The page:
This will only deepen the drivers of fragility and conflict, including poverty, exclusion, and discrimination. With drought likely to become an annual occurrence by 2030, the financial and banking crisis set to continue for the foreseeable future, and the economy expected to keep shrinking, people across Afghanistan are becoming increasingly vulnerable. Moreover, the unsustainably large but still inadequate humanitarian aid budget, which has offered a minimal lifeline to the country, will be in danger of getting smaller in light of recent security developments that further limit the parameters of international engagement with the regime. The United States has reportedly withheld talks about the possible unfreezing of Afghanistan’s central bank assets held by the U.S. Federal Reserve and the U.N. Security Council has not extended travel exemptions for 13 Taliban leaders. These developments also mean that potential foreign investment, even from friendly partners of the regime, such as China, will likely take a long time to materialize. The overall impact of all of this will be to push Afghans across the country further and deeper into cycles of economic deprivation and political instability with substantial implications for health, education, and human rights, especially for women and children.
However, as much as centralization allows the Taliban to consolidate power in the short run, it equally makes its long-term survival unlikely. The group led a highly decentralized, mobile insurgency where local commanders oversaw the war in their areas in whatever way they saw fit. That was vital to withstand the republican army and its partners, as well as recruit non-Pashtun commanders in the north, which later proved fatal to the republic. But now they are struggling to transform from a decentralized insurgency into a centralized government and what were previously strengths have become weaknesses. Commanders such as Fasihuddin, once trusted with complete authority, are expected to give up their autonomy and obey orders. The regime is also facing difficulties integrating key battlefield leaders into its new official structures in an appropriate way, as the appointment of Qayum Zaker to an arbitrary assignment managing the resistance in Panjshir illustrates. These trends stemming from the centralization of power will eventually push away those who were key to the Taliban’s success — similar to how President Ghani’s exclusionary politics alienated the republic’s natural allies. The Taliban have long prioritized their cohesion over any other political objective. Now, unable to govern and unwilling to share power with other political forces, the centralized regime’s disintegration becomes increasingly inevitable — and arguably has been expedited — as it fails to incorporate even its own senior political and military leadership into decision-making processes.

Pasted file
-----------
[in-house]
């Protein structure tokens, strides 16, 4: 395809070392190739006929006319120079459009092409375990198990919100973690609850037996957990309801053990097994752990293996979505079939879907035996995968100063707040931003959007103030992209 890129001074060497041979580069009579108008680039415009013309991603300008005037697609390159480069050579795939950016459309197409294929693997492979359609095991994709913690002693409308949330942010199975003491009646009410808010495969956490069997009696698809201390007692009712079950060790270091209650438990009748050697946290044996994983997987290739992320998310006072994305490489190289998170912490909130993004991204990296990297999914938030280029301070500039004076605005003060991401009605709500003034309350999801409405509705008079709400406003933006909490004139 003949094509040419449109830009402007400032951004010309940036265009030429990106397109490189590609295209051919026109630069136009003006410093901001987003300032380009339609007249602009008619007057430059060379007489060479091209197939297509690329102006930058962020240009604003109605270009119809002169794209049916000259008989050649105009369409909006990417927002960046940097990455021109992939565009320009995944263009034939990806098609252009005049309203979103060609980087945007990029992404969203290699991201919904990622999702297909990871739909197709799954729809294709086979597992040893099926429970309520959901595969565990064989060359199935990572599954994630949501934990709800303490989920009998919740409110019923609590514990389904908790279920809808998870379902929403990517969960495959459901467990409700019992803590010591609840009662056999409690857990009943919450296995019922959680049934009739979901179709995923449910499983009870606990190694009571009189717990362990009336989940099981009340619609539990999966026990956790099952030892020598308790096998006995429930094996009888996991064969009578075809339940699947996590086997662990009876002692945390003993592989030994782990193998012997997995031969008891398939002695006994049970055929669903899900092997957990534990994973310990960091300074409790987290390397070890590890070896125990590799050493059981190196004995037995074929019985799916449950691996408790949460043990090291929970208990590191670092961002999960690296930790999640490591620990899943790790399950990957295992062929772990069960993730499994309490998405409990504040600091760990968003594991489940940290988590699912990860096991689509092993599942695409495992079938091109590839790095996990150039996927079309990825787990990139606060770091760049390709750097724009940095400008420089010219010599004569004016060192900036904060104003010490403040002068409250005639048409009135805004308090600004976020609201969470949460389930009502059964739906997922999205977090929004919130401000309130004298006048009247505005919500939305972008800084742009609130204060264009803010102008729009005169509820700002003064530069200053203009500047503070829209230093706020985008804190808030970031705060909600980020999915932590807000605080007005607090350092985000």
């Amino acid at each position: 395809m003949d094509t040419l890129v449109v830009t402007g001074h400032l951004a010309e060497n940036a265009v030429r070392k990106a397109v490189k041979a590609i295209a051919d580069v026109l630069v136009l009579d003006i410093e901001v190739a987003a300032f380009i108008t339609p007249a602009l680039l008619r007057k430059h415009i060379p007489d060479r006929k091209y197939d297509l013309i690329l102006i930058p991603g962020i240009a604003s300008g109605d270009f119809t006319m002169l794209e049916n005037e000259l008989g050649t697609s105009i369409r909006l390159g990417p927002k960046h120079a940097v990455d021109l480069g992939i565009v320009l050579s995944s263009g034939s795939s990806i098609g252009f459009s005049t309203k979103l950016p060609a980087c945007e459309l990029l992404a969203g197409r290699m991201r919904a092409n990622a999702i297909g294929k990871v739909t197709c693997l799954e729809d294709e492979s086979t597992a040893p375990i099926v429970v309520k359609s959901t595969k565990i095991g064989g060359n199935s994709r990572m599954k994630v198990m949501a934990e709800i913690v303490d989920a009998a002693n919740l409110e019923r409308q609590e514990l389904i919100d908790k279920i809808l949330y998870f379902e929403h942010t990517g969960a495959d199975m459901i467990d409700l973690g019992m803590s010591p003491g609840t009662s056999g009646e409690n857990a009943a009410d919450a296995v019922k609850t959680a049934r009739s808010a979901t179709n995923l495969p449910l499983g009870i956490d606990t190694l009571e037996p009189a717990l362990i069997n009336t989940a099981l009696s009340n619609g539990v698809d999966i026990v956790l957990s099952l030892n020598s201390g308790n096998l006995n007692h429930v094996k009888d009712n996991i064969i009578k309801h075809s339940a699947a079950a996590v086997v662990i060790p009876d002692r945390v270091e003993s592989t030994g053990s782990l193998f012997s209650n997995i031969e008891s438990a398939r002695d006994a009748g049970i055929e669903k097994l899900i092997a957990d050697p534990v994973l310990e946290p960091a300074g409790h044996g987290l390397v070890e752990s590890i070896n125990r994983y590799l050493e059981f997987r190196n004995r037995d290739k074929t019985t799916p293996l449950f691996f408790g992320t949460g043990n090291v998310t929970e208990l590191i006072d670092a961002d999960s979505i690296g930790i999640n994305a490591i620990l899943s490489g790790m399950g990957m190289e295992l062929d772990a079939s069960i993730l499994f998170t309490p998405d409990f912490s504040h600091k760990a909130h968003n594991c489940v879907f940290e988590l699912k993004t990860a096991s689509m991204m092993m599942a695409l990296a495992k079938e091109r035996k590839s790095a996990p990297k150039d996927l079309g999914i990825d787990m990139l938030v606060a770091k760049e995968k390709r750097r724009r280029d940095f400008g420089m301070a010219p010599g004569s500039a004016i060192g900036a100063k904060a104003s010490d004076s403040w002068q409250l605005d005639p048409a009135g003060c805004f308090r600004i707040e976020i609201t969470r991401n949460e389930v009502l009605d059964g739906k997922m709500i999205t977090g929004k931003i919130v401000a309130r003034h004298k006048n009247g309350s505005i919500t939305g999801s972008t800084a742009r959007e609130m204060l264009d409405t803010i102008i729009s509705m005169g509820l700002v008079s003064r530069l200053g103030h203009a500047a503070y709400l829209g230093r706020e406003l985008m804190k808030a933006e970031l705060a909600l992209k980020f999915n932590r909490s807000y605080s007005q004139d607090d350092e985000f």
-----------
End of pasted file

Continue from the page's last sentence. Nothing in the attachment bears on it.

Sayed Madadi is a Reagan-Fascell Democracy Fellow at the National Endowment for Democracy’s International Forum for Democratic Studies and a Nonresident Scholar with the Middle East Institute’s Afghanistan and Pakistan Studies Program. You can follow him on Twitter @MadadiSaeid. The opinions expressed in this piece are his own.
Photo by MARCUS YAM / LOS ANGELES TIMES
The Middle East Institute (MEI) is an independent, non-partisan, non-for-profit, educational organization. It does not engage in advocacy and its scholars’ opinions are their own. MEI welcomes financial donations, but retains sole editorial control over its work and its publications reflect only the authors’ views. For a listing of MEI donors, please click here.